Bottom Line: Driving down car costs

Published: Mar. 30, 2023 at 8:36 AM CDT
Email This Link
Share on Pinterest
Share on LinkedIn

MEMPHIS, Tenn. (WMC/CONSUMER REPORTS) - Cars, trucks and SUVs have become more fuel efficient over the past decade, but at what cost?

Are consumers footing the bill for greener rides? A new analysis by Consumer Reports reveals some surprising results.

Everything feels more expensive these days, and with inflation—gas, groceries, and even utilities cost a lot more than they did 20 years ago.

So as cars have become more complex, with regulations demanding better fuel efficiency and safety, it’s easy to assume the price of a new car, which can feel sky high must be higher too.

So Consumer Reports dug into the data – looking at the prices of hundreds of cars it bought over nearly 20 years.

“Our analysis found that from 2003 through 2021 that the price of new vehicles did not increase once we adjusted for inflation,” said Chris Harto, Consumer Reports.

That’s despite some big improvements.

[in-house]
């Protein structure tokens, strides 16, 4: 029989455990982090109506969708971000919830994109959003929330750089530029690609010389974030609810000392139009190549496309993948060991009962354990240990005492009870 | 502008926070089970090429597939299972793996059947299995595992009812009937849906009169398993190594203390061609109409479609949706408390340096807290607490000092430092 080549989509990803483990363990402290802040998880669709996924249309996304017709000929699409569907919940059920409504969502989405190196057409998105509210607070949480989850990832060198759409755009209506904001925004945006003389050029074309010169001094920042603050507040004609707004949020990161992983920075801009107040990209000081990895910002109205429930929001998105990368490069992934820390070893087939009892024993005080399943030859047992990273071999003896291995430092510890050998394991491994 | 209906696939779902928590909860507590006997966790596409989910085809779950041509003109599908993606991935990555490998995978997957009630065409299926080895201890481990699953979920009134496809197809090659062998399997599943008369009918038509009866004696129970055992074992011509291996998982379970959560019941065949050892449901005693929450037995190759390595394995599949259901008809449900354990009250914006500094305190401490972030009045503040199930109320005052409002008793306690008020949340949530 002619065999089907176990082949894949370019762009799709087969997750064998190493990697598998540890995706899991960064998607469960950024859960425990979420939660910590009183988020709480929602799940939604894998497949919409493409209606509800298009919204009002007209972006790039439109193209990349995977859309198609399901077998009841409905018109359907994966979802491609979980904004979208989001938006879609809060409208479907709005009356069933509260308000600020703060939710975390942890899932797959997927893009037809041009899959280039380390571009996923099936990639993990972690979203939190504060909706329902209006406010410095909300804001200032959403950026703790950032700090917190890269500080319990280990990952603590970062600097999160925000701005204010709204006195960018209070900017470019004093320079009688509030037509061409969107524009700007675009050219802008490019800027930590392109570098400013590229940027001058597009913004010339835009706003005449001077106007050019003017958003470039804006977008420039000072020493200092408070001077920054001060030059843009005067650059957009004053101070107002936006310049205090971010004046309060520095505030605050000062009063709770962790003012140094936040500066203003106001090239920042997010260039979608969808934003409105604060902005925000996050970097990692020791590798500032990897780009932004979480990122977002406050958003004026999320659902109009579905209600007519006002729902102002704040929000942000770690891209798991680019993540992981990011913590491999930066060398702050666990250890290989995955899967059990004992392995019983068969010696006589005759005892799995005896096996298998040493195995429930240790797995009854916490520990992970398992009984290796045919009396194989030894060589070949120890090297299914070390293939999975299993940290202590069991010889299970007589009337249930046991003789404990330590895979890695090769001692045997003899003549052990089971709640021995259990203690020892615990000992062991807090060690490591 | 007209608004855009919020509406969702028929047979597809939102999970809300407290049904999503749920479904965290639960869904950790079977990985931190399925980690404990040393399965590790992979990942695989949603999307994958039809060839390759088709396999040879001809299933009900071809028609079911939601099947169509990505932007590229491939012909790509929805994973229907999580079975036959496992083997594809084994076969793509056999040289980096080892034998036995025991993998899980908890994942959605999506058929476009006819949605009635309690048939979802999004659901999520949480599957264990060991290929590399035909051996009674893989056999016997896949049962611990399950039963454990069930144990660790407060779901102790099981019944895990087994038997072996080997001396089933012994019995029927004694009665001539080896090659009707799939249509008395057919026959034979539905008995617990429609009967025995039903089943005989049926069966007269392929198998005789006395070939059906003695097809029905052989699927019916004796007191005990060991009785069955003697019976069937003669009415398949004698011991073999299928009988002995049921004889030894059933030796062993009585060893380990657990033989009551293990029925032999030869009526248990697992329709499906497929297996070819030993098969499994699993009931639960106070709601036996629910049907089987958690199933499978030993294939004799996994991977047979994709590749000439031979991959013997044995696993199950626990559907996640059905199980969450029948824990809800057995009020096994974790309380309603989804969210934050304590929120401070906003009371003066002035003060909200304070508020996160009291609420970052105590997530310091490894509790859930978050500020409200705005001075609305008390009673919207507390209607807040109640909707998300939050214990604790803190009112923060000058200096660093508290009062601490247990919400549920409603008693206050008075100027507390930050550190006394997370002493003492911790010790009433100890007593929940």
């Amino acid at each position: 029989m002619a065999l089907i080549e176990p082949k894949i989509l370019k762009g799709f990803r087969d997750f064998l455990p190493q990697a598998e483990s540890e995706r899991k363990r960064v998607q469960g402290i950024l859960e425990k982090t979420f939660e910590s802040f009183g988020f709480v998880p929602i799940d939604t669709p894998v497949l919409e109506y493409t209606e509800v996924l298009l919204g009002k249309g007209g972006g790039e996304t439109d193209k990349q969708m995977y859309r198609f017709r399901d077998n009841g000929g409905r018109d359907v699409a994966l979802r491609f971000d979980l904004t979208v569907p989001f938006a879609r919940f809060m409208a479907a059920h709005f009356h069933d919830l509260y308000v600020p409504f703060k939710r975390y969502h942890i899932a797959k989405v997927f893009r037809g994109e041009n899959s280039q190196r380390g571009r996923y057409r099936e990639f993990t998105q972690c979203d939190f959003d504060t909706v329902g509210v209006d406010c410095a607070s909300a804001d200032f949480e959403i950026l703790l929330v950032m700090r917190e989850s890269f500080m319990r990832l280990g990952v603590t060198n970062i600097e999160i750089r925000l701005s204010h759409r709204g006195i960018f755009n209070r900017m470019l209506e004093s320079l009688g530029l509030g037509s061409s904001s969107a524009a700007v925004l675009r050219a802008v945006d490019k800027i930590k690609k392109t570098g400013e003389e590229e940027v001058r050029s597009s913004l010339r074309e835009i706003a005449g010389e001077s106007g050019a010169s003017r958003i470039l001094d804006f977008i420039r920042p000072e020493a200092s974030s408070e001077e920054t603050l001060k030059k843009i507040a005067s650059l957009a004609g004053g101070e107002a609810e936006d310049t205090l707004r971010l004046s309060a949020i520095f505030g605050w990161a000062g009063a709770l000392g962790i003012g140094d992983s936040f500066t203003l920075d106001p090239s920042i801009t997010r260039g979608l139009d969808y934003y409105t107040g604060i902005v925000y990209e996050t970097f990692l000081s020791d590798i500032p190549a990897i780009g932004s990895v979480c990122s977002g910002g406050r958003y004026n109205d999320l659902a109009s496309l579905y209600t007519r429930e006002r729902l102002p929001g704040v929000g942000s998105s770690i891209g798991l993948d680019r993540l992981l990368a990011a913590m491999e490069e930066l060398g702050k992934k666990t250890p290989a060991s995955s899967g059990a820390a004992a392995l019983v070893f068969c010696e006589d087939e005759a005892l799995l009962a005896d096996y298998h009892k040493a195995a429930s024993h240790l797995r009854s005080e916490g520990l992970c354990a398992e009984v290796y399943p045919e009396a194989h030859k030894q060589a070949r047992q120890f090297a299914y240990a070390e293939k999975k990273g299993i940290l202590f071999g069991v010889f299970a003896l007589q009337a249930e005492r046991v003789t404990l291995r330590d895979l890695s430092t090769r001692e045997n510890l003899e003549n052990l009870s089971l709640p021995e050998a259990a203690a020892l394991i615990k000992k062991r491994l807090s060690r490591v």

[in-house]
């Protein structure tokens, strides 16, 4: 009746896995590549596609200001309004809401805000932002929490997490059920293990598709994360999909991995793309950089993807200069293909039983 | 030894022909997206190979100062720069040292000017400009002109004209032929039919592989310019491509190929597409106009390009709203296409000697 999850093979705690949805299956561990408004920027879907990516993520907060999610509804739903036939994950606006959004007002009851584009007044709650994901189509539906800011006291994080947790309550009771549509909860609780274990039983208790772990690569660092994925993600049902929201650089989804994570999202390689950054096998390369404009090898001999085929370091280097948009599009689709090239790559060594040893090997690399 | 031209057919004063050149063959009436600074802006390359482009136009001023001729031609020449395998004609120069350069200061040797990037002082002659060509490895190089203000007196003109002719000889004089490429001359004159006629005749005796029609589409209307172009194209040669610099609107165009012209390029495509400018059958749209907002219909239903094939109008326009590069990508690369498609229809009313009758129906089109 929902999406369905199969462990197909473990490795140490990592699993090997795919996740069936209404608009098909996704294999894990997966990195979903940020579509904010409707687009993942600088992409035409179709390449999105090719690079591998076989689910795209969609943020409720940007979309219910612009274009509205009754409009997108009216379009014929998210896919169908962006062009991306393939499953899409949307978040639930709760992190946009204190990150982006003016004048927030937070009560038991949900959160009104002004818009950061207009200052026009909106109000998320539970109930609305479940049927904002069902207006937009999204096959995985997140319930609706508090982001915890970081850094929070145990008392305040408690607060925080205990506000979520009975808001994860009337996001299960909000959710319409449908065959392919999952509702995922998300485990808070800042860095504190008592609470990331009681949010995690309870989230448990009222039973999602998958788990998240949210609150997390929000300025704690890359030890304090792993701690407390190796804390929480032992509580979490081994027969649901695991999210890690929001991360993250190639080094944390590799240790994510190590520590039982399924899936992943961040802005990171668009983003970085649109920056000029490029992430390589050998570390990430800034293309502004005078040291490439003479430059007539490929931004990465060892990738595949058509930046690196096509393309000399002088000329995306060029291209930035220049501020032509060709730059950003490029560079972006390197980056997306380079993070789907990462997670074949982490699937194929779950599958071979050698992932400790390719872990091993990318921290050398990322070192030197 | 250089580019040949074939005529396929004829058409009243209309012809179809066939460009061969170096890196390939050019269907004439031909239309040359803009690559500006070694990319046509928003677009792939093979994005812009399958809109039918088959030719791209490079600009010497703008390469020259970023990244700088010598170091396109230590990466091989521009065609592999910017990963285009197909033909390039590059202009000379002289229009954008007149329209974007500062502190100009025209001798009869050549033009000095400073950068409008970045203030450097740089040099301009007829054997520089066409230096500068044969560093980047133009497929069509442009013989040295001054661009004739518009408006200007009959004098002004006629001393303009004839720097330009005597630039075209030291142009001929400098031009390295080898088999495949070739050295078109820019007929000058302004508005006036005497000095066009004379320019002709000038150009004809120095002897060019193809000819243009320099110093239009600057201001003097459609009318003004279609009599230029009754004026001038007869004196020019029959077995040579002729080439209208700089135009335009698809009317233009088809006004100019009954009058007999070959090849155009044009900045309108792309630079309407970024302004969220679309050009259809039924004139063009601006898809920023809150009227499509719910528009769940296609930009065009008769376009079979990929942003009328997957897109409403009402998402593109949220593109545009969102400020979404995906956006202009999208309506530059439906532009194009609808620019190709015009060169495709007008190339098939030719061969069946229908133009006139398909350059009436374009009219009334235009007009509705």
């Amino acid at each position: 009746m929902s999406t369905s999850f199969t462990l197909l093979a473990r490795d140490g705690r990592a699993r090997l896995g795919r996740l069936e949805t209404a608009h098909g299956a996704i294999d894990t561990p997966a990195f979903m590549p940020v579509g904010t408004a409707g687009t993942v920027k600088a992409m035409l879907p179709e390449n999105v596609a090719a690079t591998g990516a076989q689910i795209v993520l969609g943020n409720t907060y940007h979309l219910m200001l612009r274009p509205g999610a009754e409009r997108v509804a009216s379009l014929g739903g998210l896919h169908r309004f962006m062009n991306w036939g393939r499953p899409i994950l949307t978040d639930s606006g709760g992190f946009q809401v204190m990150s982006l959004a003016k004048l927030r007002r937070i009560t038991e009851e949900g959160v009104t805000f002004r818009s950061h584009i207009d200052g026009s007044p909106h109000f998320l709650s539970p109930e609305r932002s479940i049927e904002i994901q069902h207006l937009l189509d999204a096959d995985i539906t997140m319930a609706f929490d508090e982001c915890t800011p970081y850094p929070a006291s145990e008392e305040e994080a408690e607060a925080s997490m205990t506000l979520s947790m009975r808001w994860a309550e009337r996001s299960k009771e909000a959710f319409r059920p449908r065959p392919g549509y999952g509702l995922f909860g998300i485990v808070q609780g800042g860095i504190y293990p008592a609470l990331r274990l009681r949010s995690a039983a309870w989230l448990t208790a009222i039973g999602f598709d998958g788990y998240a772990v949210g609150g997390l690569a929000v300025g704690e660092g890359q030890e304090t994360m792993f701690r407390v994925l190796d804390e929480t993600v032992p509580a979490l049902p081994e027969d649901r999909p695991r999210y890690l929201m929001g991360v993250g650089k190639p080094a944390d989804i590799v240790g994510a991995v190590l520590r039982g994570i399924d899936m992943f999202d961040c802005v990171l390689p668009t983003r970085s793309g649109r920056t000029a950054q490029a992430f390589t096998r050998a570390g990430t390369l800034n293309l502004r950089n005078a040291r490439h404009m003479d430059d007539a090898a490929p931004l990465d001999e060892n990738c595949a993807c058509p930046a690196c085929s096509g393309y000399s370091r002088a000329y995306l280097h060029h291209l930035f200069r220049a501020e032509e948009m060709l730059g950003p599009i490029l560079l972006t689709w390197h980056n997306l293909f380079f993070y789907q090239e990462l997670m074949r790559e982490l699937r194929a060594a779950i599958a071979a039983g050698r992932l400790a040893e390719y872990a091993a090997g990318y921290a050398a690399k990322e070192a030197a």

Average fuel economy improved by 30%, saving consumers an average of $7,000 in lifetime gas costs per car.

Significant gains were also made in safety —with improved crash protection and technology to help avoid a collision – electronic stability control and backup cameras are now standard on new vehicles.

Many manufacturers are now including automatic emergency braking and blind spot warning.

Even if the prices of individual vehicles are staying the same, – data shows people are paying more for new cars — Why?

“Consumers are buying more expensive vehicles,” said Harto.

Sales of SUVs have doubled, while sales of less expensive sedans and wagons fell by almost the same amount.

CR says you’ll get more bang for your buck, buying a car vs an SUV.

Top tip next time you head to the dealer – whatever you choose, don’t buy “more vehicle” than you need!

It can cost you in financing, insurance, fuel economy, maintenance, and depreciation over time.

“Consumer Reports TV News” is published by Consumer Reports. Consumer Reports is a not-for-profit organization that does not accept advertising and does not have any commercial relationship with any advertiser or sponsor on this site.

Click here to sign up for our newsletter!

Click here to report a spelling or grammar error. Please include the headline.